Deputy chief economist, Scotiabank
Judging by recent headlines, it would be easy to form the impression that the post-Second World War goal of freer trade between nations is under assault everywhere. But talk of ripping up trade pacts, such as the North American Free Trade Agreement, is more the exception than the rule.
China is leading the Regional Comprehensive Economic Partnership to liberalize trade amongst 16 Asia-Pacific countries. Canada just concluded the Comprehensive Economic and Trade Agreement with the European Union (CETA). And emerging-market countries, such as Mexico, are racing to sign a web of bilateral and multilateral trade deals with other industrialized and developing countries. All of these countries’ governments recognize that trade agreements don’t compromise national sovereignty, but rather create non-discriminatory rules for economic relationships to flourish.
Nevertheless, when our largest trading partner’s tone turns protectionist, Canada has an interest in restating the case for open markets in goods, services and capital. Canada was an early adopter of porous borders for trade and investment, and it has been one of the greatest beneficiaries of free trade’s potential to generate increased output, income and wealth.
Free trade periodically comes under assault because the key argument underpinning open markets — that every country possesses a comparative advantage in some good or service — remains poorly understood. In brief, a country that is the lowest cost producer in every sector and another country that is the highest cost producer in every industry both stand to gain from free trade as it allows each country to specialize in the good or service where its relative production costs are lowest. They can then exchange part of their output for more of the other things that they would like to consume than they could produce alone.
Through specialization, free trade can make every country better off. A trade deficit isn’t an indicator that a country is losing from free trade. A trade deficit has to be matched by capital inflows from abroad. The investment this capital supports creates jobs, increases productivity and enhances prosperity.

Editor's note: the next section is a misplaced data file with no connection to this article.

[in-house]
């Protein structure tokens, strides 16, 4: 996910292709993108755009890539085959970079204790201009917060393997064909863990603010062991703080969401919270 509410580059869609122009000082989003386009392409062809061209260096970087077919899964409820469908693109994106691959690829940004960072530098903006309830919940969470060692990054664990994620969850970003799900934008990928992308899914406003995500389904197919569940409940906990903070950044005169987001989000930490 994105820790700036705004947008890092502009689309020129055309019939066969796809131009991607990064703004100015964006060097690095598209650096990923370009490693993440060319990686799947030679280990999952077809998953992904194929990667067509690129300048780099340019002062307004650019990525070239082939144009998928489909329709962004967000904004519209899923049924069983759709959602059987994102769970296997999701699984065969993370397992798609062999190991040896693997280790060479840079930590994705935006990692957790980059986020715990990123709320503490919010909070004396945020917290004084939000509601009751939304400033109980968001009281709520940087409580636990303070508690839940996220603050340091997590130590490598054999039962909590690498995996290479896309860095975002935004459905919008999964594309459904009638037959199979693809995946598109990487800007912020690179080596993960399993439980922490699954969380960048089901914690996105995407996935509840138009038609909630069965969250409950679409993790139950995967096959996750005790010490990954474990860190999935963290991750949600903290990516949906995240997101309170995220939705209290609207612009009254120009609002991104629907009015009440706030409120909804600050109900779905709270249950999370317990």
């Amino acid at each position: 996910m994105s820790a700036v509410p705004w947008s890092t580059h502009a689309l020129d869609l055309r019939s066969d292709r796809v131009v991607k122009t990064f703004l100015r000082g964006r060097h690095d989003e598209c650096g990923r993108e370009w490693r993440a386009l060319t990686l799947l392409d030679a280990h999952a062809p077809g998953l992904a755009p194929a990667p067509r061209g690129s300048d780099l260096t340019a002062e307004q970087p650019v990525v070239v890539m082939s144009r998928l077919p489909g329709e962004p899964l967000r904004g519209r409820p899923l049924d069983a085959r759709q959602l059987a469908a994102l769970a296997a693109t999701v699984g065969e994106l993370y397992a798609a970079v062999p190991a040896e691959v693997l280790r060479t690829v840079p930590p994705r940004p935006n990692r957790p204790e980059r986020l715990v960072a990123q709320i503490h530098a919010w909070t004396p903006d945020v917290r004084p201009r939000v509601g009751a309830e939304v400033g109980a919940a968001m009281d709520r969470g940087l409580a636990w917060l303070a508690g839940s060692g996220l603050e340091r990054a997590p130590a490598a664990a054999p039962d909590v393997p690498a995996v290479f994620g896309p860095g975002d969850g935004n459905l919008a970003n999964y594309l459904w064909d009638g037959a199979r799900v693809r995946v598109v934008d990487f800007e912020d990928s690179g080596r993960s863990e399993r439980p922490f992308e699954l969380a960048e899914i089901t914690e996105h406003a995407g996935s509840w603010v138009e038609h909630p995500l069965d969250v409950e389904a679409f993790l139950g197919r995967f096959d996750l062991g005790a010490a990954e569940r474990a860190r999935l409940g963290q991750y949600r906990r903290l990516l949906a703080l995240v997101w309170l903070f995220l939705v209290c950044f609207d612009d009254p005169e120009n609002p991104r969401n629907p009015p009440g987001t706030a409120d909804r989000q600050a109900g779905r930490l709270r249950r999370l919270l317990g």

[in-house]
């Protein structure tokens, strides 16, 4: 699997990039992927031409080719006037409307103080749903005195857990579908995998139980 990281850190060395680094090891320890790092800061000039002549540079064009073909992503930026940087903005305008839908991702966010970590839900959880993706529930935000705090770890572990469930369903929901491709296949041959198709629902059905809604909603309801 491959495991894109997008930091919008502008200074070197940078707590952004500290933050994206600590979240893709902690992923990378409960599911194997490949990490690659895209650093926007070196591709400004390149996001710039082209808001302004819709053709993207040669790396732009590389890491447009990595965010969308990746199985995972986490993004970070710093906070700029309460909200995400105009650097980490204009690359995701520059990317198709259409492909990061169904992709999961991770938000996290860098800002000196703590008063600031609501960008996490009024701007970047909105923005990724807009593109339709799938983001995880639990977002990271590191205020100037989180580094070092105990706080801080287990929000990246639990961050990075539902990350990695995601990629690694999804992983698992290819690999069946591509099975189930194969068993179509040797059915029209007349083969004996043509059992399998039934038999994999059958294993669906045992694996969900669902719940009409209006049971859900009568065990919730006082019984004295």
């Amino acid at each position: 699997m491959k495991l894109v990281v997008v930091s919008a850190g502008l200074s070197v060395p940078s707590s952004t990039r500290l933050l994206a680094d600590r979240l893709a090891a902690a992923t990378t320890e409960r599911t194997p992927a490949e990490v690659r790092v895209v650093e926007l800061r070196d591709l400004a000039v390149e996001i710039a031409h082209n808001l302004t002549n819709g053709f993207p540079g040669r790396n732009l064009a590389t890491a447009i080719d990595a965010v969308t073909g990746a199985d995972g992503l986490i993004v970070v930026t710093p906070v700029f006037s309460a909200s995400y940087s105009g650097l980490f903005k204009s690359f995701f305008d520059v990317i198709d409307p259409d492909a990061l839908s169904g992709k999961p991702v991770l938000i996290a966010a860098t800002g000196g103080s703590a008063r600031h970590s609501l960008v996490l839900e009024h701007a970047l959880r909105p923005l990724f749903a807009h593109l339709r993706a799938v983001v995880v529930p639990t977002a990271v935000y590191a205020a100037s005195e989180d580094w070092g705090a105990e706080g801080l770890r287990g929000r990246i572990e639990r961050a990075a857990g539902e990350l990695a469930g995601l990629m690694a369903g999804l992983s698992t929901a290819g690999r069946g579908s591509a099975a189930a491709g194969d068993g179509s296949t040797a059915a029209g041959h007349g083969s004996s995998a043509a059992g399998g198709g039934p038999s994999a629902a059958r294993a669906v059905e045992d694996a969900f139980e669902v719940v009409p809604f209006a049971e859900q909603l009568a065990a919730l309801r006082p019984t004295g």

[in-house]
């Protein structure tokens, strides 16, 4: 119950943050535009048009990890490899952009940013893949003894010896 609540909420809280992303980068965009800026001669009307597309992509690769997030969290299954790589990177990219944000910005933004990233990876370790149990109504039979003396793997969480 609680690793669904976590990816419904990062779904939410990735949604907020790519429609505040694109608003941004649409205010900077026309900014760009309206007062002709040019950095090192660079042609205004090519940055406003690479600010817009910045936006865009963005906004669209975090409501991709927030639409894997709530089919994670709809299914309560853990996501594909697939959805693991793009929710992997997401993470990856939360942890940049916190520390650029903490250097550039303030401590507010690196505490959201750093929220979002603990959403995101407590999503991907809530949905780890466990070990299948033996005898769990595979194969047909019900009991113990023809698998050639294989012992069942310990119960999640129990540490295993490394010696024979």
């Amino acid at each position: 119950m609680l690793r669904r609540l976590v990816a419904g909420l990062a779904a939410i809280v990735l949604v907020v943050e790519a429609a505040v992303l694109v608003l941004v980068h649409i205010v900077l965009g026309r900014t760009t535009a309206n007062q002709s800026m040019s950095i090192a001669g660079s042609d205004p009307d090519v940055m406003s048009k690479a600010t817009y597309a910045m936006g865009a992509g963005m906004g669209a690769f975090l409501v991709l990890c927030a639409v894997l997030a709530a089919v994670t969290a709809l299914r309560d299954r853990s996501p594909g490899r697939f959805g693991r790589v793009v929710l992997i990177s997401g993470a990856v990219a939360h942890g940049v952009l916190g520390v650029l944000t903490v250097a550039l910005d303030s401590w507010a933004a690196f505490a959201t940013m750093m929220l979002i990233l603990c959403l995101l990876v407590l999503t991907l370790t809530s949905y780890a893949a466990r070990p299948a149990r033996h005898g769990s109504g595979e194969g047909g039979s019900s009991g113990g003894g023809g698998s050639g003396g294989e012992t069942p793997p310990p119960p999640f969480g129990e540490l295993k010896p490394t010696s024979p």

Free trade remains vulnerable to protectionist tendencies, however, because the gains from trade are often spread broadly and are hard to identify, while the costs imposed by foreign competition on specific industries, regions and workers are often easy to see. To enable continued political support for free trade, domestic economic policy should ensure that the economy-wide benefits from trade are used to help those hurt by trade to redeploy resources, retool, retrain and adapt.
Free trade has come under fire in many industrialized countries, including Canada, owing to a steady decline over several decades in the share of manufacturing jobs in total employment. Trade with low-wage economies hasn’t been responsible for this shift. In most countries, jobs have been added in other sectors, particularly services. And technological innovation has made manufacturing more productive and less labour intensive. Greater global openness, ranging from the creation of the World Trade Organization in 1995 or the accession of China to the organization in 2001 hasn’t accelerated this process. Trade barriers can’t hold back technological advances and their adoption.
Scotiabank’s recent paper on NAFTA highlights how free trade between Canada, the U.S. and Mexico has generated additional trade, jobs and income for all three countries. NAFTA has ensured that North America has remained competitive in the race to attract capital and retain jobs. Millions of North Americans in every region now depend on NAFTA trade for their livelihoods.
Successive federal governments have recognized that Canada’s leadership on free markets needs to start at home. Provincial premiers took action on this imperative in July 2016 when they concluded the Canadian Free Trade Agreement to sweep away restrictions on interprovincial trade. This pact starts from a presumption that trade in all goods and services should be free within Canada unless specifically excluded by a provincial request. Negotiations have begun on the details of reducing interprovincial barriers, buoyed by initial success on trade in alcoholic beverages. But completely free trade within Canada could be achieved immediately if our provinces simply committed now to forego any exclusions to the open flow of goods and services.
A renewed global commitment to free trade is the cornerstone to building a more resilient and robust Canadian and international economy. As arguably the world’s most successful small, open economy, Canada has nearly 150 years of history to cite in making the case that free trade works. At our sesquicentennial, it’s Canada’s time to lead the charge for open markets.
This article first appeared in the Vancouver Sun.